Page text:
Often when thinking of play therapy, people mainly think of how it benefits children, but research shows that play therapy can be beneficial for adults too! We got the Garrett Counseling team together to discuss how we utilize play therapy with our adult clients. Below you’ll find our top 10 play therapy interventions for adults!

#10 – Role-Play

As you may know, many therapeutic approaches utilize role-play. These approaches include Psychodrama, Gestalt, and Adlerian. Role-playing allows both children and adults to get some distance between their stories and emotions. Supervisors even utilize psychodrama approaches to help counselors-in-training develop more insight into what their client may be experiencing. For adults trying to gain a better perspective in their relationships, role-playing can offer that. Role-reversal in role-playing can offer great insight into the dynamics of a relationship or harmful family patterns.

#9 – Play In Nature

Playing in nature provides an opportunity to practice mindfulness. This technique helps bring the client back to the here and now. Exploring the quiet in nature helps bring stillness into other spaces, such as work, class, and home. You don’t need to have a full acre nature garden to bring nature into the therapeutic relationship, though if you do have one – like our therapy garden – it is a great tool to use. According to Maegen Harris, M.Ed, ALC, “Playing in nature encourages regulation, providing clients with tools on how to self-regulate when feeling overwhelmed with life’s daily anxieties and stressors.” There are several ways to incorporate play in nature, including creating a sandtray using nature’s multi-sensory items to engage in therapeutic storytelling. Discover Wildlife wrote a great article that shares more on the benefits of nature for mental health, you can find it here.

#8 – Dixit Cards

Ginger Caudell, LPC highly recommends Dixit Cards. These cards are an activity where the client identifies conflict and creates solutions to resolve the issues presented. First, you have the client select 8 cards from the Family or Adult Card Edition. Then, have the cards placed face down on a flat surface. Next, set the scene with the client by explaining the cards they are about to see will depict troubles that occur in family, friend, or work groups (wherever most of the difficulties occur with the client in their life). Now, intrust the client to turn over a card and immediately state the conflict they see. Repeat this for each card, then return to the first card and begin the collaborative process of identifying the client’s role in the difficulties and any changes or solutions that might improve the outcome. At any point the client is encouraged if they recognize where the solution creation also relates to problems in areas of their life so connection can be made and insight strengthened.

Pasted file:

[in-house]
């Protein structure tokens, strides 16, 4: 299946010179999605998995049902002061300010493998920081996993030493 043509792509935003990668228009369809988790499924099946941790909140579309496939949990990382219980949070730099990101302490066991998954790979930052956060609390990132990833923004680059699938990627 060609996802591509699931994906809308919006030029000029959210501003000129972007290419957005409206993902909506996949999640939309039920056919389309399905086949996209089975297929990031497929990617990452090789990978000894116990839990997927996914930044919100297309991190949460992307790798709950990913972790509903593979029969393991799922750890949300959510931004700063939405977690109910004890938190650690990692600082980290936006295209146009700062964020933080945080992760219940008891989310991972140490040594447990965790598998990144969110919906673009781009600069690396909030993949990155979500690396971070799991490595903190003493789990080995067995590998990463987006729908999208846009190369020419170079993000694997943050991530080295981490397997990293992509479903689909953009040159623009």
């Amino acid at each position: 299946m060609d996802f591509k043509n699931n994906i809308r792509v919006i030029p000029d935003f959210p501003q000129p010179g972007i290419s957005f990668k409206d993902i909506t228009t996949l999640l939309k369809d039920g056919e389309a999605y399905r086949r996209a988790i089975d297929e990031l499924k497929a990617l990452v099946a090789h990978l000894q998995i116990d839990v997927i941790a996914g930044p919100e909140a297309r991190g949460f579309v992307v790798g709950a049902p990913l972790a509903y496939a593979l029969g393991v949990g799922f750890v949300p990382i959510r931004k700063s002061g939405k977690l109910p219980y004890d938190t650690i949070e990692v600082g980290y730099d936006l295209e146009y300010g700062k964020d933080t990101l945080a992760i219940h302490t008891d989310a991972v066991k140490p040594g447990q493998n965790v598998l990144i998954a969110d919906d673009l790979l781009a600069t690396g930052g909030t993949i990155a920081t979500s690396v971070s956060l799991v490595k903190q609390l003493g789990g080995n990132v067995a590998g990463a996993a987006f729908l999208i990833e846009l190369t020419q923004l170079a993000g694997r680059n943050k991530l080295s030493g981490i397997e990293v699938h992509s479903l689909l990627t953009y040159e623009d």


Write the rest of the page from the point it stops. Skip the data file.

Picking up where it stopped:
#7 – Board Games

Why are board games great to use with adults in therapy? According to Registered Play Therapist Supervisor, Dr. Ashley Garrett, “Games require things that many adults can benefit from such as positive social interaction, rule following, and navigating the experience of winning and losing. Within those skills comes negotiation and collaboration while using emotional control, intelligence, and social skills.” Combining those skills while processing some difficult topics allows a client to learn to stay in touch with their bodies while also utilizing those social skills. This can give adult clients a sense of success in the safety of the therapeutic relationship.

Many adults come to therapy with challenges related to communication with the others involved in their social system. Beneficial tools Jessica Mentzer, ALC has come to utilize in her sessions are Charades and Pictionary, because both help with increasing transactional communication intelligence which can be missed if someone is not aware of the things to look for. Individuals also capitalize on increasing effective communication because they may learn that what makes sense to them may not make sense to someone they do not know well which in turn creates alternative communication patterns that may benefit them when working with others in their lives they may be challenged by. Counselor Mentzer shares “Not only do Charades and Pictionary help with communication, but also with self-confidence and self-expression. When we are unable to effectively express ourselves we are often unsatisfied.”